child on the leg, Allergy, fungus flakes and covered with a crust, treated with ointment

In the UK, one in five babies and children get eczema, otherwise known as ‘Dermatitis’. Eczema is an itchy, inflammatory skin condition. It can cause a great deal of distress in families.

The most common type is called ‘Atopic Eczema’.  Atopic eczema tends to run in families and it may be linked to /pet/environmental allergies, and if your child has this kind of eczema it is far more likely that he or she may get asthma, hay-fever or food allergies. Eczema can be ‘mild, moderate or severe’, and treatment depends on how severe it is. For mild eczema most treatments can be bought over-the-counter.

Atopic eczema causes ‘flare-ups’ of red, itchy, inflamed skin, which may feel rough to touch. In babies it can affect the face, arms, legs and body, and in older children it is seen on the backs of the knees and the crease of the elbows.  

What Causes Eczema?

In atopic eczema the skin is less oily and moisturised than normal. Often this is because one of your genes that produces moisture on the skin is not working properly. This leads to dry skin and inflammation.  It can also be made worse by hard water, soap products and pollen or having some food allergies. Other things making eczema worse include experiencing a change in temperature. Bubble baths, bath and skin products, clothing such as wool or synthetics, or chemicals e.g. swimming pool chlorine, can also make eczema worse. 

Tiny mites that live in dust inside every house can trigger a flare-up of eczema. It is a good idea to keep symptom diary if you are noticing something that may be triggering your child’s eczema. 

Eczema in very young babies may be linked to cow’s milk protein allergy.

How to treat eczema?

The mainstay of treatment is moisturising the skin. Most importantly, regular and thick application of moisturiser can reduce the requirement for steroids by 40%.

‘Emollient’ (good quality moisturisers made for dry skin conditions) are all available to buy over-the-counter (even the ones prescribed by doctors), and there is a lot of choice. Emollients are commonly found in the form of a cream or ointment but can be gels or lotions. Creams easily absorb into the skin and ointments take longer. If you use an ointment in a tub it’s important not to put your fingers into the tub as this can introduce bacteria. Use a clean spoon to remove what is required. Remember, emollients containing paraffin are flammable.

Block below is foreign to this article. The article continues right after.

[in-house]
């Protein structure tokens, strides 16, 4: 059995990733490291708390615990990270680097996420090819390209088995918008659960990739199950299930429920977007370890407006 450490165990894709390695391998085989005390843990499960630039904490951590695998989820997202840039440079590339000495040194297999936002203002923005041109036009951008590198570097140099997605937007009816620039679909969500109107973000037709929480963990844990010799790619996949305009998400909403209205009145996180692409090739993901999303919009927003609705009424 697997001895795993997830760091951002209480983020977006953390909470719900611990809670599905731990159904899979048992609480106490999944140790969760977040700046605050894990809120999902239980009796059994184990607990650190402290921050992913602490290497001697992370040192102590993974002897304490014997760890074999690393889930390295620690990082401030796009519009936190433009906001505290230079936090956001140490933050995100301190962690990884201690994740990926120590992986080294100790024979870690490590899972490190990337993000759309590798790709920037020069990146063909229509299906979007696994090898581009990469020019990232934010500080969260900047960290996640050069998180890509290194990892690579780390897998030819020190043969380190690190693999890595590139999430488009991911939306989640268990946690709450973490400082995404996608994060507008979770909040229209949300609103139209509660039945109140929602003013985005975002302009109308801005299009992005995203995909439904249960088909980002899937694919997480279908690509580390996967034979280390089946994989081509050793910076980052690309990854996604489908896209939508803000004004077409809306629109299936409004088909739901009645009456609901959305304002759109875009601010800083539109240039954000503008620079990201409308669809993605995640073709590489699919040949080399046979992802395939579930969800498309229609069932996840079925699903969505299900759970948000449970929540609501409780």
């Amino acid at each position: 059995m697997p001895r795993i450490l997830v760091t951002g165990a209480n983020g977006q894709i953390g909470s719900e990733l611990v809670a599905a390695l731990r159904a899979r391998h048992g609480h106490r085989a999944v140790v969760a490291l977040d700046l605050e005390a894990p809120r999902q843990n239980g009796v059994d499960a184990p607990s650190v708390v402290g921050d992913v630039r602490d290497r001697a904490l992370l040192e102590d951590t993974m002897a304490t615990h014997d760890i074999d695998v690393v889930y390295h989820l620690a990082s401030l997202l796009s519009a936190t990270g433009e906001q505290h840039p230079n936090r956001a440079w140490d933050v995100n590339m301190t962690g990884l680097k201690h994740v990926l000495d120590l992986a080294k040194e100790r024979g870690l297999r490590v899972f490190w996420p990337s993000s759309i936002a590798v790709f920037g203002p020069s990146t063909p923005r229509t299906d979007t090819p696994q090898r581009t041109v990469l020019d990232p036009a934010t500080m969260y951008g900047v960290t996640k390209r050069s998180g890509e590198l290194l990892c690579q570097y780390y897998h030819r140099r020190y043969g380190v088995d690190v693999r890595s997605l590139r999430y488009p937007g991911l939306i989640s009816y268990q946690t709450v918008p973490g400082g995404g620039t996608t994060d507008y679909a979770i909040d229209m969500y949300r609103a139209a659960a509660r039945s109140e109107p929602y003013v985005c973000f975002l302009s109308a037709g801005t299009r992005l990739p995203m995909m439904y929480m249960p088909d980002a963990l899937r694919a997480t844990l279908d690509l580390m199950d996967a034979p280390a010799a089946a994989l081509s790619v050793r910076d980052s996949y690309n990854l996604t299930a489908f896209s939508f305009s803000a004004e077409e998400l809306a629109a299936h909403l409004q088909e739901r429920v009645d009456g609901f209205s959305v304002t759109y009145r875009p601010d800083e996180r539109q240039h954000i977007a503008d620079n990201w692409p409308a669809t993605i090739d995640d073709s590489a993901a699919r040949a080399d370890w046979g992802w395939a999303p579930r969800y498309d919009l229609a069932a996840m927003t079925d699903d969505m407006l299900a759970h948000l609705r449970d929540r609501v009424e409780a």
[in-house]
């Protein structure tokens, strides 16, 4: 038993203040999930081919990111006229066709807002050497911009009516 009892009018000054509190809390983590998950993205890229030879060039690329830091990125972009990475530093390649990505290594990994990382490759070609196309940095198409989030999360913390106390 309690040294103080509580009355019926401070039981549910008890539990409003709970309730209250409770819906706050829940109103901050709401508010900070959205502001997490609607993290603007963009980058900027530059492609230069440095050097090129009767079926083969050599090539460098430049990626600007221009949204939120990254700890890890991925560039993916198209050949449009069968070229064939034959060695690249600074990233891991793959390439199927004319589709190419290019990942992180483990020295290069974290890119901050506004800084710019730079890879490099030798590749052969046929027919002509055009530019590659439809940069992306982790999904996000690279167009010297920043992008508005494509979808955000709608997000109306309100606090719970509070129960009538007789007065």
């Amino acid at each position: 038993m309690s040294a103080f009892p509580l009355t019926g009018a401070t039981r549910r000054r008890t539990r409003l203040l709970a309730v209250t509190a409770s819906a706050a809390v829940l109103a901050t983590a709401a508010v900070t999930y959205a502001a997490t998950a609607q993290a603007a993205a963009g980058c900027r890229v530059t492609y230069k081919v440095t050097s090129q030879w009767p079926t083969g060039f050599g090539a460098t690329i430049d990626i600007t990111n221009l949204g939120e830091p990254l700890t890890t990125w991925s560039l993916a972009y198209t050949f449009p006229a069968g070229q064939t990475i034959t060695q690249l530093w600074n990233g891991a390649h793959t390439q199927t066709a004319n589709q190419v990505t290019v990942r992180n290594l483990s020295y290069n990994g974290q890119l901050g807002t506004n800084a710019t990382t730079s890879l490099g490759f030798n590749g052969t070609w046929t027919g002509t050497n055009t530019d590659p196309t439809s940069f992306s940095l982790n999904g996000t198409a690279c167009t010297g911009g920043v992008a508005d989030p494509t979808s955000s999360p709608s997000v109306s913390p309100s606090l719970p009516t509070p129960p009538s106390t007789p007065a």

Putting oils on the skin is not the best way to moisturise. (There are other benefits of using oil, e.g. Olive oil can be used for giving the baby a massage or removing cradle cap.) For babies under 6 months, putting food-based oils on the skin can sometimes lead to ‘sensitisation’ and allergies later. It is therefore best to avoid coconut oils, and oat-based products such as Aveeno, before weaning.  

Dry, cracked, or damaged skin is an ‘entry point’ for allergies, so it is very important to keep the skin as healthy as possible. If you have a family history of eczema, it is a good idea, even if the baby’s not yet showing signs of eczema, to use a good quality moisturise on your baby once a day. That should help keep the skin healthy.

At bath-times you can emollients instead of soap, and a bath oil could be added to the water, as water itself is drying to the skin. 

Top tips for using emollients:

  • Wash your hands before applying the emollient to reduce bacteria transmission
  • Apply the cream or ointment thickly in a downward motion, and avoid rubbing the cream in
  • Continue to use emollients even when the skin has no eczema; this will help prevent flare-ups
  • If using steroids ensure a 30-minute gap between the steroid application and the emollient (you can apply them in either order)
  • Using an emollient as a soap substitute – apply the cream to the body just before the bath and then wash it off in the bath
  • Apply emollients soon after getting out of the bath – ‘Soak and Seal’
  • Use emollients as frequently as possible during flare ups. Experts suggest doing it at least 3 times a day smearing it over all areas thickly.

Steroid treatment

Steroid creams or ointments are used to treat flare-ups of eczema where the skin is red and inflamed. Depending on the severity of eczema, a steroid of varying strength may be recommended and prescribed by your doctor. Mild steroids e.g. Hydrocortisone 1%, are available to buy over-the-counter. Steroid creams should be used under guidance of the pharmacist or medical professional. Using steroid creams can effectively control an eczema flare-up and it’s important to see a medical professional for anything more than mild eczema. 

Other treatments for severe eczema do exist but are not covered in this article.


Eczema can also get infected, and it is important to see a healthcare professional if there is:

  • Oozing or weeping from eczema
  • Yellow crusts 
  • Painful skin
  • Eczema flare-up and a high temperature.

The main message is: moisturising your baby or child’s skin regularly will make eczema much easier to manage.

BY Dr Laura David


Founder and Director of Smart About HealthDr David is a General Practice Registrar in North London and mother of two. She delivers health education workshops and events for parents and parents-to-be via her business, Smart About Health. These workshops are available to individuals, groups, organisations and corporates. To arrange a workshop/educational event for yourself or your organisation, contact or via the website 

COPYRIGHT – Dr Laura David 2019The content of this article may not be reproduced without consent of the author, Dr Laura David